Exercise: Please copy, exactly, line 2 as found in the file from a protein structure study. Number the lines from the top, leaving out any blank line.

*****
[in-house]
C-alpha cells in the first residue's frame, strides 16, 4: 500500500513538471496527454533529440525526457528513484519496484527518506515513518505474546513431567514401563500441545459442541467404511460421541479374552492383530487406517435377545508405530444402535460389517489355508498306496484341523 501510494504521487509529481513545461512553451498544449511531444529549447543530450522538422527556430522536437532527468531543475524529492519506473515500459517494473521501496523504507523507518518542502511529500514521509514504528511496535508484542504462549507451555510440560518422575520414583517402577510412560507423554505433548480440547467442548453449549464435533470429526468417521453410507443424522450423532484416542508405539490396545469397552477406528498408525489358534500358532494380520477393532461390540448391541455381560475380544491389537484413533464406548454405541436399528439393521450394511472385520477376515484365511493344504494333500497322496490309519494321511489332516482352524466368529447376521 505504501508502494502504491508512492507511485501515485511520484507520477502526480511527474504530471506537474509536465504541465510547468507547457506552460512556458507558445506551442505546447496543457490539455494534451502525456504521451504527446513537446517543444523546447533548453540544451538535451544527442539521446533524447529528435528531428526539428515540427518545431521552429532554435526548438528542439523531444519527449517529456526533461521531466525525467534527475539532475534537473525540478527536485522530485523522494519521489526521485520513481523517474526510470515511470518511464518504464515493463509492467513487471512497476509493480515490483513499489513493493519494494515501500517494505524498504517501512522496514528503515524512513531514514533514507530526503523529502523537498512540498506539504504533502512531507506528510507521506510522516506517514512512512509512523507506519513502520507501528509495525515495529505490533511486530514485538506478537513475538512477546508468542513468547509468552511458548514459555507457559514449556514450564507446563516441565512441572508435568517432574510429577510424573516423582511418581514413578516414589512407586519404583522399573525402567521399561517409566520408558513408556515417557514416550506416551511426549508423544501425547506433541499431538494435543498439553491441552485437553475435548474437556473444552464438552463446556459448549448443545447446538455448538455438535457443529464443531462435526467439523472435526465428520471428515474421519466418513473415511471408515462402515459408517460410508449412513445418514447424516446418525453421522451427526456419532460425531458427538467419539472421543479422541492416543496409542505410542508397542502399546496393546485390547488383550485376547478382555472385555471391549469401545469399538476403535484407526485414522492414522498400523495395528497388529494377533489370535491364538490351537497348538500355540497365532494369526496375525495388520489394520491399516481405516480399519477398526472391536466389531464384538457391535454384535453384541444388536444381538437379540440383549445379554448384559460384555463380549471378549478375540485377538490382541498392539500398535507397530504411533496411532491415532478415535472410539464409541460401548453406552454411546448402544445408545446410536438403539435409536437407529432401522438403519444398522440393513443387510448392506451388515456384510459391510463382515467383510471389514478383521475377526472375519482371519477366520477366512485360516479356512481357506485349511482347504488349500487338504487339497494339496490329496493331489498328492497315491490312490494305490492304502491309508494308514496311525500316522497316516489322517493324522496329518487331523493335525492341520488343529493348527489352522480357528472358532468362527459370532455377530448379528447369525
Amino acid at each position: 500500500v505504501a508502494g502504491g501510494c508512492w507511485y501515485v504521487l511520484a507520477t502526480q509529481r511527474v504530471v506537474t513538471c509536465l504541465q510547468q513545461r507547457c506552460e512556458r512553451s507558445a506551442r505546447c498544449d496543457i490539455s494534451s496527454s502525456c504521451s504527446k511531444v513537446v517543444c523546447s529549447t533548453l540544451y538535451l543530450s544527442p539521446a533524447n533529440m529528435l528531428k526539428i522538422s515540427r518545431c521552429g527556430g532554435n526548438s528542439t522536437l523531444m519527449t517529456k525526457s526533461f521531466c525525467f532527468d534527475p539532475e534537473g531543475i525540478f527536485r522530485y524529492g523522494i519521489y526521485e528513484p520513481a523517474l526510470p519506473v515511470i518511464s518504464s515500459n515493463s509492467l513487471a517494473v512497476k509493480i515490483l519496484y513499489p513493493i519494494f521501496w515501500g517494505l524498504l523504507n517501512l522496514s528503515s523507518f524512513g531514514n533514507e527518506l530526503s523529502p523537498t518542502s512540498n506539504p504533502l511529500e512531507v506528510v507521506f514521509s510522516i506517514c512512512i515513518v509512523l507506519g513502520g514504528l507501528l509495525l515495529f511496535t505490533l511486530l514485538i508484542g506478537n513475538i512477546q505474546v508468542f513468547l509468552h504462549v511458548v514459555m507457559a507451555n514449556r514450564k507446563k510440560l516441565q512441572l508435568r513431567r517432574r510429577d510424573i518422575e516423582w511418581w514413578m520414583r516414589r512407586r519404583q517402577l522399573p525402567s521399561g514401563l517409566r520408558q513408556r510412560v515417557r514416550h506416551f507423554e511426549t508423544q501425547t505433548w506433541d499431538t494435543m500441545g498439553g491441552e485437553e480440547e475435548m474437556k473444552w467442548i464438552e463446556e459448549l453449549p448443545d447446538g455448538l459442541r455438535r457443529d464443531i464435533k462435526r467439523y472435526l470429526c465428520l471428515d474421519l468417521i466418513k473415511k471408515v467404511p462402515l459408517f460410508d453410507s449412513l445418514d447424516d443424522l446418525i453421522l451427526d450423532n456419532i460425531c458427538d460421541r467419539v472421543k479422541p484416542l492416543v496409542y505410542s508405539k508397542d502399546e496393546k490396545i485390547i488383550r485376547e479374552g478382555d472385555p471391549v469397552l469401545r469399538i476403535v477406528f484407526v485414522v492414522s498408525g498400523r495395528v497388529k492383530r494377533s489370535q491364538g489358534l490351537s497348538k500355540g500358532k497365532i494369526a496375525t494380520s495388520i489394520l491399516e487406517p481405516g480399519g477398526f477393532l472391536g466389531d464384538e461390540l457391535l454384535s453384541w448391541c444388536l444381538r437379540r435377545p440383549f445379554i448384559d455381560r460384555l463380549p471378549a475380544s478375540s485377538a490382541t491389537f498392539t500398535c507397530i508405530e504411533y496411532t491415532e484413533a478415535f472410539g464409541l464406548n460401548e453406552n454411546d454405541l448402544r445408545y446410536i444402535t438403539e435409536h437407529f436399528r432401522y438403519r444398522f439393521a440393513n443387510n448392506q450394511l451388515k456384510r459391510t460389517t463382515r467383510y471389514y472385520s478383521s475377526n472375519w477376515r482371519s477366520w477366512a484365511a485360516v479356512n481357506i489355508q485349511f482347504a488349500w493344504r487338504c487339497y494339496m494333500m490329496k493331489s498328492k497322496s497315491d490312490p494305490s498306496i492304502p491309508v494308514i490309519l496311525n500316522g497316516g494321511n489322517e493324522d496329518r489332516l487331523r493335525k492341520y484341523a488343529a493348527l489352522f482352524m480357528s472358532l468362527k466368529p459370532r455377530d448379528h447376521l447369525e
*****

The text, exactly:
C-alpha cells in the first residue's frame, strides 16, 4: 500500500513538471496527454533529440525526457528513484519496484527518506515513518505474546513431567514401563500441545459442541467404511460421541479374552492383530487406517435377545508405530444402535460389517489355508498306496484341523 501510494504521487509529481513545461512553451498544449511531444529549447543530450522538422527556430522536437532527468531543475524529492519506473515500459517494473521501496523504507523507518518542502511529500514521509514504528511496535508484542504462549507451555510440560518422575520414583517402577510412560507423554505433548480440547467442548453449549464435533470429526468417521453410507443424522450423532484416542508405539490396545469397552477406528498408525489358534500358532494380520477393532461390540448391541455381560475380544491389537484413533464406548454405541436399528439393521450394511472385520477376515484365511493344504494333500497322496490309519494321511489332516482352524466368529447376521 505504501508502494502504491508512492507511485501515485511520484507520477502526480511527474504530471506537474509536465504541465510547468507547457506552460512556458507558445506551442505546447496543457490539455494534451502525456504521451504527446513537446517543444523546447533548453540544451538535451544527442539521446533524447529528435528531428526539428515540427518545431521552429532554435526548438528542439523531444519527449517529456526533461521531466525525467534527475539532475534537473525540478527536485522530485523522494519521489526521485520513481523517474526510470515511470518511464518504464515493463509492467513487471512497476509493480515490483513499489513493493519494494515501500517494505524498504517501512522496514528503515524512513531514514533514507530526503523529502523537498512540498506539504504533502512531507506528510507521506510522516506517514512512512509512523507506519513502520507501528509495525515495529505490533511486530514485538506478537513475538512477546508468542513468547509468552511458548514459555507457559514449556514450564507446563516441565512441572508435568517432574510429577510424573516423582511418581514413578516414589512407586519404583522399573525402567521399561517409566520408558513408556515417557514416550506416551511426549508423544501425547506433541499431538494435543498439553491441552485437553475435548474437556473444552464438552463446556459448549448443545447446538455448538455438535457443529464443531462435526467439523472435526465428520471428515474421519466418513473415511471408515462402515459408517460410508449412513445418514447424516446418525453421522451427526456419532460425531458427538467419539472421543479422541492416543496409542505410542508397542502399546496393546485390547488383550485376547478382555472385555471391549469401545469399538476403535484407526485414522492414522498400523495395528497388529494377533489370535491364538490351537497348538500355540497365532494369526496375525495388520489394520491399516481405516480399519477398526472391536466389531464384538457391535454384535453384541444388536444381538437379540440383549445379554448384559460384555463380549471378549478375540485377538490382541498392539500398535507397530504411533496411532491415532478415535472410539464409541460401548453406552454411546448402544445408545446410536438403539435409536437407529432401522438403519444398522440393513443387510448392506451388515456384510459391510463382515467383510471389514478383521475377526472375519482371519477366520477366512485360516479356512481357506485349511482347504488349500487338504487339497494339496490329496493331489498328492497315491490312490494305490492304502491309508494308514496311525500316522497316516489322517493324522496329518487331523493335525492341520488343529493348527489352522480357528472358532468362527459370532455377530448379528447369525